The best explanation behind the appeal of a PhD, to me, is expressed in a comment on an Ars Technica story:
Someone - an eccentric billionaire, say - contacts you and offers you three or four years on a paradise island, all expenses paid. Accommodations will be sparse but sufficient, and you'll have lots of time, excellent connectivity and lots of resources to pursue whatever project strikes your fancy. Of course, it's limited to the agreed time; once the time is up you're off the island and back in your home time to fend for yourself again. [...] The point is, doing a PhD isn't only - or even most - about what kind of career it will get you.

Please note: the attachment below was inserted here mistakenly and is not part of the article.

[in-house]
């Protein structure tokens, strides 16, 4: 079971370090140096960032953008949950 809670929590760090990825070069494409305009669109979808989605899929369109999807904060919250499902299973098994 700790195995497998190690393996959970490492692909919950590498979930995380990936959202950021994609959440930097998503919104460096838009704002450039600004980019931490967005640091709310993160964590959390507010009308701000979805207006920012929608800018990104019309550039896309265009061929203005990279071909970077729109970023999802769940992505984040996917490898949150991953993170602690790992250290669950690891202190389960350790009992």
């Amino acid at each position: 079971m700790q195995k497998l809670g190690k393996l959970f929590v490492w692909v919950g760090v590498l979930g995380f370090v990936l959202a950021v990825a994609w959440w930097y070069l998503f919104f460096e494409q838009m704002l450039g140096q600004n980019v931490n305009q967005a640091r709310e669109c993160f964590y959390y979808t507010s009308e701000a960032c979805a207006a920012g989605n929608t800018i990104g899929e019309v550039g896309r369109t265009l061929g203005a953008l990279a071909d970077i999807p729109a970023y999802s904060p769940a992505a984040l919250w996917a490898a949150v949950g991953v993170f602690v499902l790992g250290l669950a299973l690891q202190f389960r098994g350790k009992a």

Of course, I'm an optimist who's not interested in earning money just for the sake of it. By all means do a PhD if it does lead you towards a better career, but I recommend doing one for totally different reasons: learning about who you are and what you like to do. I had no idea who I was when I started my PhD, and the long, long leash given to me by my supervisors has allowed me to explore such things about myself.